Good bless QBertBut while we’re considering strategy, let us also consider Super Mario Kart. Mario had cameoed in a sports title here or there over the years (he got really good at Golf, apparently), but he mostly just starred in his own adventures that involved running and jumping. Super Mario Kart was a great success as a fun racing game, but it also showcased how a videogame mascot could shift all their normal “verbs”, but still be unmistakably that familiar mascot. Mushrooms can make you super tall, or they can give you a speed boost. Turtle shells can become projectiles divorced from their turtles. And anyone that has ever played any Mario Kart knows the difference between a Starman that allows you to mow down goombas and one that allows you to speed to the finish line. Mario Kart showed that even the most rigidly defined mascot could be anything, and paved the way for the Sonic Racing or unprecedented crossovers of today.

And then there was Q*Bert for Gameboy, and Q*Bert 3 for Super Nintendo, both released in 1992. Q*Bert only need move from block to block in a generally diagonal manner. He changes block colors simply by touching blocks, and his only “offensive option” is baiting a malevolent snake into a bottomless pit. Q*Bert does not have a bonus jump, six punch buttons, or other abilities. Q*Bert simply hops. Sometimes there are a variety of new colors and backgrounds, though. You know, at least on the system that has color.

Let’s hop forward seven years. By the time 1999 rolled around, the “mascot wars” of the previous console generation had concluded, and newcomer Sony was riding high with the Playstation and the serious, cinematic Final Fantasy franchise. This was the year we were finally going to see the sequel to Final Fantasy 7, Final Fantasy: Whatever, and it pushed the boundaries for what was expected of the JRPG genre. Have you ever heard of Triple Triad? Guardian Forces? Dog Missiles? If you haven’t, don’t worry about it, it was all only around for one game, but it did establish that you could have complicated battle systems that were only relevant for one title. Fight, magic, item wasn’t the only fish in the sea, anymore, let’s get ready to get some gambits up in here!

Go QBert!This was also a time when gaming was getting more serious… but “serious” as more of a teenager’s definition. Tony Hawk’s Pro Skater allowed a “real human” avatar to perform intricate skateboarding tricks in a universe that apparently had unlimited and instant healthcare. Silent Hill allowed a player to explore the depths of the human psyche in a world that was going to be complete in a few years with the introduction of a certain pyramid headed fellow that really knew how to swing around half a pair of scissors. Or maybe you just wanted to be the Driver, and cruise around realistic (enough) cities? In a way, these games were just as big on the fantasy as Mario (no, you cannot drive a car into a building in reality and continue to have a good time), but they were a lot more “real” than anything Pitfall Harry ever did.

And if you wanted some fantasy, don’t worry, you still had the likes of Ape Escape or Donkey Kong 64 to hold you over. DK64 saw the collectathon at its most… collecty, and showcased all the different ways Kongs can run, jump, and shoot on their way to an ultimate goal of wringing out 12,000,000 (monotonous) hours of gameplay. And Ape Escape was no simple monkey game, it was a sneak and capture event closer to Metal Gear than Donkey Kong. Even visually “childish” games in 1999 weren’t so simple.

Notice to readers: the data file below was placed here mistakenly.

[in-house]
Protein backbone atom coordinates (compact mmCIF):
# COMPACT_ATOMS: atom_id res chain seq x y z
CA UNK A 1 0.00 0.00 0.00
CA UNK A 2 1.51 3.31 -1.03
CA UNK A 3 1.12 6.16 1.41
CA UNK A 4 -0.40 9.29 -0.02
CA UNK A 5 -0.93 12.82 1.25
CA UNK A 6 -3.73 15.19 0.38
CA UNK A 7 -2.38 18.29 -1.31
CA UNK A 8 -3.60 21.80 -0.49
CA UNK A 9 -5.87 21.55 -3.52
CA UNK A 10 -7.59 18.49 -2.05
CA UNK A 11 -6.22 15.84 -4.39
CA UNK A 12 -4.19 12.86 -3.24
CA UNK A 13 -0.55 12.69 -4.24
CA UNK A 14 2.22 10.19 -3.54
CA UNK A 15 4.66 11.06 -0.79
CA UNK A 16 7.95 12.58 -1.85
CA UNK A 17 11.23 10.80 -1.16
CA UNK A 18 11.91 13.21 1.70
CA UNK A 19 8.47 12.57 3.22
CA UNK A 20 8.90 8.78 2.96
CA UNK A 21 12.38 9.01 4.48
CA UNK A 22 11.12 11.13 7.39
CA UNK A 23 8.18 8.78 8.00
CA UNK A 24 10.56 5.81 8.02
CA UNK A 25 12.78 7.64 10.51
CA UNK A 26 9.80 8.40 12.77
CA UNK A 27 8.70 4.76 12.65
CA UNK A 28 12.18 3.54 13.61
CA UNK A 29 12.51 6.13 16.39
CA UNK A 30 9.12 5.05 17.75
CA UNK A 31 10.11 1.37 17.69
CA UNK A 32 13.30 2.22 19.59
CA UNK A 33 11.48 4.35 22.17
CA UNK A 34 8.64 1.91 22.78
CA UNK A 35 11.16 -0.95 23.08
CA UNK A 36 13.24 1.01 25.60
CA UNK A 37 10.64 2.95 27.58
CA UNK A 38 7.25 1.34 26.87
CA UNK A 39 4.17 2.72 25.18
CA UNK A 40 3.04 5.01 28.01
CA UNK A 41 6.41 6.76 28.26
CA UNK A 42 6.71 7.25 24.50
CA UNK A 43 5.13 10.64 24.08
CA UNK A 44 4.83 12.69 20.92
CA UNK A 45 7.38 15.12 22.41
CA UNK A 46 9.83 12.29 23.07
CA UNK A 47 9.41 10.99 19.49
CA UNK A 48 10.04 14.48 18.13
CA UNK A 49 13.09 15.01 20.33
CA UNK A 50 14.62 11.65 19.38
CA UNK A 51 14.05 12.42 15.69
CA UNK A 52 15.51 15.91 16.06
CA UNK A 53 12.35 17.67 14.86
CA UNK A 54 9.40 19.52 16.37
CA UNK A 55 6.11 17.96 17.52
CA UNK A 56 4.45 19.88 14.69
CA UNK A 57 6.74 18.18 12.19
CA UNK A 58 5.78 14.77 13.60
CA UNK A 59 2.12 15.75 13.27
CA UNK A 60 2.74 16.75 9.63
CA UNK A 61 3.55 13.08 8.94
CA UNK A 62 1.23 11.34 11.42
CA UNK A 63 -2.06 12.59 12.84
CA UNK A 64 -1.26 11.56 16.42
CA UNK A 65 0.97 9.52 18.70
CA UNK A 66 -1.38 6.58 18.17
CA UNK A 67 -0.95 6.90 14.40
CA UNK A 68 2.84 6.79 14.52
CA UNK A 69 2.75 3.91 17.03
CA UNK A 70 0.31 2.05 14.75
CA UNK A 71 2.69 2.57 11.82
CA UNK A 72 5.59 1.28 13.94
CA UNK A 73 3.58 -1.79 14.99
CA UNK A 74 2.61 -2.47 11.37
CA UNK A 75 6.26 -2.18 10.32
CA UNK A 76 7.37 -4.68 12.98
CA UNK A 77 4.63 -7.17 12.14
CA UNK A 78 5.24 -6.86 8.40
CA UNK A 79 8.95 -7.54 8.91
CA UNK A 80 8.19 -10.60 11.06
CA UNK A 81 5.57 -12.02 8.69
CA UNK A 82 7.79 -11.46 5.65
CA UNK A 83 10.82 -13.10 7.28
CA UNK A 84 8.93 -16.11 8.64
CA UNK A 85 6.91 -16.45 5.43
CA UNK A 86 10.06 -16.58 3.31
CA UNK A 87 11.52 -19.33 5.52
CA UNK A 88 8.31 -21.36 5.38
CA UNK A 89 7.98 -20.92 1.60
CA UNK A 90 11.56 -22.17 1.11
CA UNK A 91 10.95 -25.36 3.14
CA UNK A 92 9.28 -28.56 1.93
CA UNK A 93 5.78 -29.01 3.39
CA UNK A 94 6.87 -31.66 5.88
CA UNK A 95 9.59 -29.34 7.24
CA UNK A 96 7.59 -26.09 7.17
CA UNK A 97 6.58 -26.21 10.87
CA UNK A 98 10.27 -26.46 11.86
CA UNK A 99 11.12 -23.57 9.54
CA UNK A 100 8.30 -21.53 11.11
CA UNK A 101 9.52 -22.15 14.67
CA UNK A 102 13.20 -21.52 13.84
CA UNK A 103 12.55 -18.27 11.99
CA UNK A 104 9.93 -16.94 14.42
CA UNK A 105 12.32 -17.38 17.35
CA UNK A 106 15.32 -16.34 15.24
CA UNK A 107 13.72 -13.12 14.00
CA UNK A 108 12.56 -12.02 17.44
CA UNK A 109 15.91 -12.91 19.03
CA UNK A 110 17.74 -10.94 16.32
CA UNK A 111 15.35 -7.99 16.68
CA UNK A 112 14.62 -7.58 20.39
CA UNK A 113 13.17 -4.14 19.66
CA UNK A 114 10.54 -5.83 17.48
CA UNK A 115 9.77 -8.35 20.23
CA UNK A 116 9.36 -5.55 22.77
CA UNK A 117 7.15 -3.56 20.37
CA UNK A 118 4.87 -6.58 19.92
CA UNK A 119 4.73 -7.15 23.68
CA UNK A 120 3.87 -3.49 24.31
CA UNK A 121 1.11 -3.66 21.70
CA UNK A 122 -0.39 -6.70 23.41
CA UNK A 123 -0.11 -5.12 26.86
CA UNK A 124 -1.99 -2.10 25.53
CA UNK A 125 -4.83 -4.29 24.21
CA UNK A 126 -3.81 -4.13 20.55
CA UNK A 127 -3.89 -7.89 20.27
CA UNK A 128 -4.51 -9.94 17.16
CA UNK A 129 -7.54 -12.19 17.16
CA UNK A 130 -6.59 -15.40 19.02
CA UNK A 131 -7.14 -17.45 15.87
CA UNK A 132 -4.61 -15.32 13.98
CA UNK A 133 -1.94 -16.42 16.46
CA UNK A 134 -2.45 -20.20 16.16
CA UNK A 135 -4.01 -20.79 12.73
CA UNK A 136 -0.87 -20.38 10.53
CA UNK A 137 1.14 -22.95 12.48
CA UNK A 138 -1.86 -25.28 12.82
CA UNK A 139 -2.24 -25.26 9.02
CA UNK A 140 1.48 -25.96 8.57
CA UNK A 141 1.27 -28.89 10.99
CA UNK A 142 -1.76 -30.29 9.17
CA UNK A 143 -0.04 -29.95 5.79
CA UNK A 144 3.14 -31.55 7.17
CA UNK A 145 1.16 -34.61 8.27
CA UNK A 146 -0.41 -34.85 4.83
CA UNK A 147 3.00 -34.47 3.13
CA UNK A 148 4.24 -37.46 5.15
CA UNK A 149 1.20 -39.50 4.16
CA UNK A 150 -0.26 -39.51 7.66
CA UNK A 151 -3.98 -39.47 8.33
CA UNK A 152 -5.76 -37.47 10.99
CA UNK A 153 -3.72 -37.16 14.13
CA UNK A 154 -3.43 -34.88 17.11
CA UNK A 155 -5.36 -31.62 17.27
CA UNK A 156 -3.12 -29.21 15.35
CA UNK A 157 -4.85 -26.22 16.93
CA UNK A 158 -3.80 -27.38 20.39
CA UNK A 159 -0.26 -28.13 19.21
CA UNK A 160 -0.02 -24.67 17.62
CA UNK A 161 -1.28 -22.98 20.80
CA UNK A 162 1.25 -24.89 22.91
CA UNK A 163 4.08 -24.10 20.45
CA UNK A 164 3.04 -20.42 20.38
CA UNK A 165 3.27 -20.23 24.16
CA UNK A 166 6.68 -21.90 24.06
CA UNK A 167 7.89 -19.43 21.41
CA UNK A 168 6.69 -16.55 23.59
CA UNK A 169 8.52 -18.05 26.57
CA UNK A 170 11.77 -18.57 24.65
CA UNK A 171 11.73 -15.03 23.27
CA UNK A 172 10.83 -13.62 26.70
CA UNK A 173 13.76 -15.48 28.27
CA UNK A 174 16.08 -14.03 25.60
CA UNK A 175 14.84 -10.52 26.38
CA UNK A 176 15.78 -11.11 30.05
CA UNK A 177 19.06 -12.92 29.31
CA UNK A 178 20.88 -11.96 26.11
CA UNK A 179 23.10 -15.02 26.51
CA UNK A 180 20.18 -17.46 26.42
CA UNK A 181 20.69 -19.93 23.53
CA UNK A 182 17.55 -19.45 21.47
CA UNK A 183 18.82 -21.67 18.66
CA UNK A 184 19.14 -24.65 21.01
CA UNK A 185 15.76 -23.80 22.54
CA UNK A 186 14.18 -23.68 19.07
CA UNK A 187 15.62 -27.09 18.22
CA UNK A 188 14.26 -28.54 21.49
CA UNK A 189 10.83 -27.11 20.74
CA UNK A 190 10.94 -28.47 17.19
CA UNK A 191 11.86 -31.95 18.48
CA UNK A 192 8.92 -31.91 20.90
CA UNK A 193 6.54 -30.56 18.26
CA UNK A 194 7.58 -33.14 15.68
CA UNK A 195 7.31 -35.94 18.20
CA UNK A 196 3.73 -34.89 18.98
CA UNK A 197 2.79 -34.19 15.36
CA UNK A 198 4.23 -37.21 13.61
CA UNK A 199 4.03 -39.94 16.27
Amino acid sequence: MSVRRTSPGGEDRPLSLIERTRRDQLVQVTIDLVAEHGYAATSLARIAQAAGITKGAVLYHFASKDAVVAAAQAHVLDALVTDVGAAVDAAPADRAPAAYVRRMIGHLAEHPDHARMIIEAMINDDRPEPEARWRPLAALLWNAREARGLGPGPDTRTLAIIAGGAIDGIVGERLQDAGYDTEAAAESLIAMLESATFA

And then there was Q*Bert for Playstation. Q*Bert only need move from block to block in a generally diagonal manner. He changes block colors simply by touching blocks, and his only “offensive option” is baiting a malevolent snake into a bottomless pit. Q*Bert does not have a bonus jump, “punch”, or other abilities. Q*Bert simply hops. This time there was an adventure mode, but that was just an excuse to stick cinema scenes on either side of a world. Everything else was just Q*Bert hops.

BERT!The following five years allowed for a number of innovations in gaming. In 2004 we saw Grand Theft Auto: San Andreas, which was the first Grand Theft Auto to feature extensive customization to its grand, open world. It also had planes, bazookas, and the opportunity for your C.J. to cosplay as The Notorious B.I.G. for the entire adventure. It is arguable that this Grand Theft Auto went too far into the whacky territory after its sequels eventually tried to rein everything back in with sad Russians in GTA4 and sad dads in GTA5, but the Saints Row franchise carried that whacky football straight to the end zone. Gaming had started goofy, become serious, and then migrated back to goofy all over again.

And speaking of marginally goofy, this was the year we saw Fable, which touted a rich morality system and a story that was different every time you played it. Did that actually happen? Well, not really, but it did seemingly start the trend of games that bet their whole asses on save baby/eat baby morality. It was no longer enough to run, jump, and punch; now you had to determine whether or not you were doing all those things while simultaneously becoming Mecha Hitler. Or Mecha Mother Theresa? You’ve got choices!

But on the simpler side of things, there was Katamari Damacy. This straightforward little game featured a protagonist that could only roll around a ball, but that ball could grow from the size of a paperclip to roughly the girth of a galaxy. And, more importantly than the gameplay, it was released for a whole $20, kickstarting the (now standard) belief that not every videogame had to be a AAA, 40 hour feature. Before internet connections fully graduated from 56K, Katamari Damacy showed us a glimpse of the future of downloadable titles.

Eat it!And speaking of downloadable, this year also saw an official Flash (RIP) version of Q*Bert. In a game that would be ported to “real” Windows a year later, Q*Bert only need move from block to block in a generally diagonal manner. He changes block colors simply by touching blocks, and his only “offensive option” is baiting a malevolent snake into a bottomless pit. Q*Bert does not have a bonus jump, “punch”, or other abilities. Q*Bert simply hops. At least this Q*venture was free.